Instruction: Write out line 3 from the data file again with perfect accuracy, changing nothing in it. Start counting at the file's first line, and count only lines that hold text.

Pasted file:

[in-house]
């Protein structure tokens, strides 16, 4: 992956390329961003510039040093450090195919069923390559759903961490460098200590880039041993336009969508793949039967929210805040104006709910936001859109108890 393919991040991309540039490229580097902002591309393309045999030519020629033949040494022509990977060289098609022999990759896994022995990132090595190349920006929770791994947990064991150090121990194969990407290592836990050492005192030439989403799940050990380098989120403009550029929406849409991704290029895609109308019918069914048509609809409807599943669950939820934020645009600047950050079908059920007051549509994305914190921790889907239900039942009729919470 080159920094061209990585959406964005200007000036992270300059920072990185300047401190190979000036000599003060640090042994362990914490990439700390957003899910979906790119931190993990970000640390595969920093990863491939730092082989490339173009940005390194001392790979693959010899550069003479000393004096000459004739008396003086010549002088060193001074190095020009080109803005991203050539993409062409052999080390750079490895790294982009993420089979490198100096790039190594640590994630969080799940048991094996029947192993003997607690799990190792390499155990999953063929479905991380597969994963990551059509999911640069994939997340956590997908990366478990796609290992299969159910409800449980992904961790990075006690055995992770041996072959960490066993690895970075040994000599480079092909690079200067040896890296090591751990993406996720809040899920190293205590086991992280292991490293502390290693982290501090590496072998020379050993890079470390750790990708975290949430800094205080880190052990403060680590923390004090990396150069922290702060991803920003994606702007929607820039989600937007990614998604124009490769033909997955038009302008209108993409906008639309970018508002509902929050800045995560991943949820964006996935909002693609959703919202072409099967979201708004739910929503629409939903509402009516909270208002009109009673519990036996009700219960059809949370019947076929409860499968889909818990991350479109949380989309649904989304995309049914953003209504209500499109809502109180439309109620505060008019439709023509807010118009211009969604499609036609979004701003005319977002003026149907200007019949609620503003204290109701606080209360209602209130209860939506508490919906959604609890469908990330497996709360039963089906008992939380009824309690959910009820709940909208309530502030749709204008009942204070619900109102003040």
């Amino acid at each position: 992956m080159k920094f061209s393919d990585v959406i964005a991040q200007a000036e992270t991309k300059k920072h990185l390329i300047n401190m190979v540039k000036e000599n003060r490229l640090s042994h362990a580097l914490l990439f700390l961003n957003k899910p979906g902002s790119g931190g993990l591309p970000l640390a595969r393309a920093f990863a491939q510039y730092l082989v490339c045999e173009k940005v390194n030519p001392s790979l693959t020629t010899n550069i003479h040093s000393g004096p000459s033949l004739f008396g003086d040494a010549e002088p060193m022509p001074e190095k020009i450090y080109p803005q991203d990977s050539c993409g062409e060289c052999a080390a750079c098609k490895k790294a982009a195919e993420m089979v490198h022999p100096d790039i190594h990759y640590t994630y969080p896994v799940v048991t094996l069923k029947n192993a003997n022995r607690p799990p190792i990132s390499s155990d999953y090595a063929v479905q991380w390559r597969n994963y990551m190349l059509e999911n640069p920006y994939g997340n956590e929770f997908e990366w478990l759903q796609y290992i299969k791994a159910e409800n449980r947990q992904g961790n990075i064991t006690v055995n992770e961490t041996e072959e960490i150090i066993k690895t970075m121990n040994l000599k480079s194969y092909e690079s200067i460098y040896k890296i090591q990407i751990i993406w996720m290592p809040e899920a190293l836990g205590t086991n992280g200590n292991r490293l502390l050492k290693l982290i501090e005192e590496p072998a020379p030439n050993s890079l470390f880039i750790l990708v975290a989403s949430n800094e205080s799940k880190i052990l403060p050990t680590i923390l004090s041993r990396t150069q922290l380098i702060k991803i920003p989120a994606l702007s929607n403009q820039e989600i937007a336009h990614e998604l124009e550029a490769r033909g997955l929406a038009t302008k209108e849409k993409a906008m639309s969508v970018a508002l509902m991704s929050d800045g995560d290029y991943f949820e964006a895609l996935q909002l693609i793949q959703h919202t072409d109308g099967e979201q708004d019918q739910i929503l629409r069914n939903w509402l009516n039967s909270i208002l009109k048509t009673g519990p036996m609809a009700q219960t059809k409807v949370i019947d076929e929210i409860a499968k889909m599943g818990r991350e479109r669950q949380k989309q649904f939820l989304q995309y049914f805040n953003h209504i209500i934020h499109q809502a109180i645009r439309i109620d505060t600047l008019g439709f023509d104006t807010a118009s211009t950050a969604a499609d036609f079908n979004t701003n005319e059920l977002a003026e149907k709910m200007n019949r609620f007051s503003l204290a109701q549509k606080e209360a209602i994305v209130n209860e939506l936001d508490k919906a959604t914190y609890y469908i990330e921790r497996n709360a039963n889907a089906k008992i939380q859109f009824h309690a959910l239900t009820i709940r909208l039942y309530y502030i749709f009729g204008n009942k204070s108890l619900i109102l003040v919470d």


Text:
């Amino acid at each position: 992956m080159k920094f061209s393919d990585v959406i964005a991040q200007a000036e992270t991309k300059k920072h990185l390329i300047n401190m190979v540039k000036e000599n003060r490229l640090s042994h362990a580097l914490l990439f700390l961003n957003k899910p979906g902002s790119g931190g993990l591309p970000l640390a595969r393309a920093f990863a491939q510039y730092l082989v490339c045999e173009k940005v390194n030519p001392s790979l693959t020629t010899n550069i003479h040093s000393g004096p000459s033949l004739f008396g003086d040494a010549e002088p060193m022509p001074e190095k020009i450090y080109p803005q991203d990977s050539c993409g062409e060289c052999a080390a750079c098609k490895k790294a982009a195919e993420m089979v490198h022999p100096d790039i190594h990759y640590t994630y969080p896994v799940v048991t094996l069923k029947n192993a003997n022995r607690p799990p190792i990132s390499s155990d999953y090595a063929v479905q991380w390559r597969n994963y990551m190349l059509e999911n640069p920006y994939g997340n956590e929770f997908e990366w478990l759903q796609y290992i299969k791994a159910e409800n449980r947990q992904g961790n990075i064991t006690v055995n992770e961490t041996e072959e960490i150090i066993k690895t970075m121990n040994l000599k480079s194969y092909e690079s200067i460098y040896k890296i090591q990407i751990i993406w996720m290592p809040e899920a190293l836990g205590t086991n992280g200590n292991r490293l502390l050492k290693l982290i501090e005192e590496p072998a020379p030439n050993s890079l470390f880039i750790l990708v975290a989403s949430n800094e205080s799940k880190i052990l403060p050990t680590i923390l004090s041993r990396t150069q922290l380098i702060k991803i920003p989120a994606l702007s929607n403009q820039e989600i937007a336009h990614e998604l124009e550029a490769r033909g997955l929406a038009t302008k209108e849409k993409a906008m639309s969508v970018a508002l509902m991704s929050d800045g995560d290029y991943f949820e964006a895609l996935q909002l693609i793949q959703h919202t072409d109308g099967e979201q708004d019918q739910i929503l629409r069914n939903w509402l009516n039967s909270i208002l009109k048509t009673g519990p036996m609809a009700q219960t059809k409807v949370i019947d076929e929210i409860a499968k889909m599943g818990r991350e479109r669950q949380k989309q649904f939820l989304q995309y049914f805040n953003h209504i209500i934020h499109q809502a109180i645009r439309i109620d505060t600047l008019g439709f023509d104006t807010a118009s211009t950050a969604a499609d036609f079908n979004t701003n005319e059920l977002a003026e149907k709910m200007n019949r609620f007051s503003l204290a109701q549509k606080e209360a209602i994305v209130n209860e939506l936001d508490k919906a959604t914190y609890y469908i990330e921790r497996n709360a039963n889907a089906k008992i939380q859109f009824h309690a959910l239900t009820i709940r909208l039942y309530y502030i749709f009729g204008n009942k204070s108890l619900i109102l003040v919470d």